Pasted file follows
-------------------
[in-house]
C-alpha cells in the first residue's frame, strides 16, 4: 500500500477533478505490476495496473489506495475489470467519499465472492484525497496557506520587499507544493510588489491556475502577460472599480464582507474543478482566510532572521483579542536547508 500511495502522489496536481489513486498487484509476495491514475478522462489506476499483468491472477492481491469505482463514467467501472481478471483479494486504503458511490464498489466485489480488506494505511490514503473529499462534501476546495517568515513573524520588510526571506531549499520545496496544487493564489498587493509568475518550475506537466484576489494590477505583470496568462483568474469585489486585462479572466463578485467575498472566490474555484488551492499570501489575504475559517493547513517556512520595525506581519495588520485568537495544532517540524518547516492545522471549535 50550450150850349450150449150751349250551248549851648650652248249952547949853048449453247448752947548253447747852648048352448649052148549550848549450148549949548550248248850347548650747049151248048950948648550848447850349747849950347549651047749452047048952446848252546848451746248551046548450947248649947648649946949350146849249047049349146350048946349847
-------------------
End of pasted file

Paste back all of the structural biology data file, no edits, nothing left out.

[in-house]
C-alpha cells in the first residue's frame, strides 16, 4: 500500500477533478505490476495496473489506495475489470467519499465472492484525497496557506520587499507544493510588489491556475502577460472599480464582507474543478482566510532572521483579542536547508 500511495502522489496536481489513486498487484509476495491514475478522462489506476499483468491472477492481491469505482463514467467501472481478471483479494486504503458511490464498489466485489480488506494505511490514503473529499462534501476546495517568515513573524520588510526571506531549499520545496496544487493564489498587493509568475518550475506537466484576489494590477505583470496568462483568474469585489486585462479572466463578485467575498472566490474555484488551492499570501489575504475559517493547513517556512520595525506581519495588520485568537495544532517540524518547516492545522471549535 50550450150850349450150449150751349250551248549851648650652248249952547949853048449453247448752947548253447747852648048352448649052148549550848549450148549949548550248248850347548650747049151248048950948648550848447850349747849950347549651047749452047048952446848252546848451746248551046548450947248649947648649946949350146849249047049349146350048946349847